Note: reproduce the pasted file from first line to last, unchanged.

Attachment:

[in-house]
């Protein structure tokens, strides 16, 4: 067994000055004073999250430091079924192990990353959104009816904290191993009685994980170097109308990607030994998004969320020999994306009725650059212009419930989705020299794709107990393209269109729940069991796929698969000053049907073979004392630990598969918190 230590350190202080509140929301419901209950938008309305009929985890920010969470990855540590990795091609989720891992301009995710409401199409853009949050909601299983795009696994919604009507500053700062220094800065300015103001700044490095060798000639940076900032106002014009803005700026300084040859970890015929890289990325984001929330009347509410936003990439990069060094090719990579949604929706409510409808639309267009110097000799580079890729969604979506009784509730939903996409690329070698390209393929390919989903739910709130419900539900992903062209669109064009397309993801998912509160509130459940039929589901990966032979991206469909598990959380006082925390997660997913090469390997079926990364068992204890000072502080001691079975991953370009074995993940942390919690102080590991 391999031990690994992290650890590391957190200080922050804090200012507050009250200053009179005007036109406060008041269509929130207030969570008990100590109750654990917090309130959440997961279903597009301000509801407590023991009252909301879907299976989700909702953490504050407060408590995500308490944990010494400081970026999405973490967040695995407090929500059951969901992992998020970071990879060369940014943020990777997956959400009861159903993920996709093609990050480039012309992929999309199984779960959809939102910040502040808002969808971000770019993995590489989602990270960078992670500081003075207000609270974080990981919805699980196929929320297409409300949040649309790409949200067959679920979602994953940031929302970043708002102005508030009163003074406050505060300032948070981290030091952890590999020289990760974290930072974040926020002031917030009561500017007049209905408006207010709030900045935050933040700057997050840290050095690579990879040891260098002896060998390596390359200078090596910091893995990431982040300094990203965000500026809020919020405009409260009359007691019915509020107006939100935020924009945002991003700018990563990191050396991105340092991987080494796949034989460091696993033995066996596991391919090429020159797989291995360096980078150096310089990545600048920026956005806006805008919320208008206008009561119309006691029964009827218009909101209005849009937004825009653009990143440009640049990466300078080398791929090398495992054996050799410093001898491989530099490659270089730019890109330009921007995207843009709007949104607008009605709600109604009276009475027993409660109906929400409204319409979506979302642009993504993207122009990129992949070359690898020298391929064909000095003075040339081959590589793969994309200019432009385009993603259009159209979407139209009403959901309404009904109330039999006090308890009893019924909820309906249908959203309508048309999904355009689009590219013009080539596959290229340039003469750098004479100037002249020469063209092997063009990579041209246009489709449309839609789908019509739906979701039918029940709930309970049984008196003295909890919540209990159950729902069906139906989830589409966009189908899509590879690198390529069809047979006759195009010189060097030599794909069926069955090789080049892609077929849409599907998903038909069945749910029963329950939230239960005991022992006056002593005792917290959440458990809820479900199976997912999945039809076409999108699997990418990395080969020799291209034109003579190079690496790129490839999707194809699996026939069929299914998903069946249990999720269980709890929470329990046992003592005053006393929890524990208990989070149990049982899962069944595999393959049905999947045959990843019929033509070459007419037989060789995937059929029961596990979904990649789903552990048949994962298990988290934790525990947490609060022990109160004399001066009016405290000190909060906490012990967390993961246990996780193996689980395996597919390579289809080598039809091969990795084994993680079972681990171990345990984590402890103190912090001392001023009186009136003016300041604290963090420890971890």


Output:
[in-house]
């Protein structure tokens, strides 16, 4: 067994000055004073999250430091079924192990990353959104009816904290191993009685994980170097109308990607030994998004969320020999994306009725650059212009419930989705020299794709107990393209269109729940069991796929698969000053049907073979004392630990598969918190 230590350190202080509140929301419901209950938008309305009929985890920010969470990855540590990795091609989720891992301009995710409401199409853009949050909601299983795009696994919604009507500053700062220094800065300015103001700044490095060798000639940076900032106002014009803005700026300084040859970890015929890289990325984001929330009347509410936003990439990069060094090719990579949604929706409510409808639309267009110097000799580079890729969604979506009784509730939903996409690329070698390209393929390919989903739910709130419900539900992903062209669109064009397309993801998912509160509130459940039929589901990966032979991206469909598990959380006082925390997660997913090469390997079926990364068992204890000072502080001691079975991953370009074995993940942390919690102080590991 391999031990690994992290650890590391957190200080922050804090200012507050009250200053009179005007036109406060008041269509929130207030969570008990100590109750654990917090309130959440997961279903597009301000509801407590023991009252909301879907299976989700909702953490504050407060408590995500308490944990010494400081970026999405973490967040695995407090929500059951969901992992998020970071990879060369940014943020990777997956959400009861159903993920996709093609990050480039012309992929999309199984779960959809939102910040502040808002969808971000770019993995590489989602990270960078992670500081003075207000609270974080990981919805699980196929929320297409409300949040649309790409949200067959679920979602994953940031929302970043708002102005508030009163003074406050505060300032948070981290030091952890590999020289990760974290930072974040926020002031917030009561500017007049209905408006207010709030900045935050933040700057997050840290050095690579990879040891260098002896060998390596390359200078090596910091893995990431982040300094990203965000500026809020919020405009409260009359007691019915509020107006939100935020924009945002991003700018990563990191050396991105340092991987080494796949034989460091696993033995066996596991391919090429020159797989291995360096980078150096310089990545600048920026956005806006805008919320208008206008009561119309006691029964009827218009909101209005849009937004825009653009990143440009640049990466300078080398791929090398495992054996050799410093001898491989530099490659270089730019890109330009921007995207843009709007949104607008009605709600109604009276009475027993409660109906929400409204319409979506979302642009993504993207122009990129992949070359690898020298391929064909000095003075040339081959590589793969994309200019432009385009993603259009159209979407139209009403959901309404009904109330039999006090308890009893019924909820309906249908959203309508048309999904355009689009590219013009080539596959290229340039003469750098004479100037002249020469063209092997063009990579041209246009489709449309839609789908019509739906979701039918029940709930309970049984008196003295909890919540209990159950729902069906139906989830589409966009189908899509590879690198390529069809047979006759195009010189060097030599794909069926069955090789080049892609077929849409599907998903038909069945749910029963329950939230239960005991022992006056002593005792917290959440458990809820479900199976997912999945039809076409999108699997990418990395080969020799291209034109003579190079690496790129490839999707194809699996026939069929299914998903069946249990999720269980709890929470329990046992003592005053006393929890524990208990989070149990049982899962069944595999393959049905999947045959990843019929033509070459007419037989060789995937059929029961596990979904990649789903552990048949994962298990988290934790525990947490609060022990109160004399001066009016405290000190909060906490012990967390993961246990996780193996689980395996597919390579289809080598039809091969990795084994993680079972681990171990345990984590402890103190912090001392001023009186009136003016300041604290963090420890971890």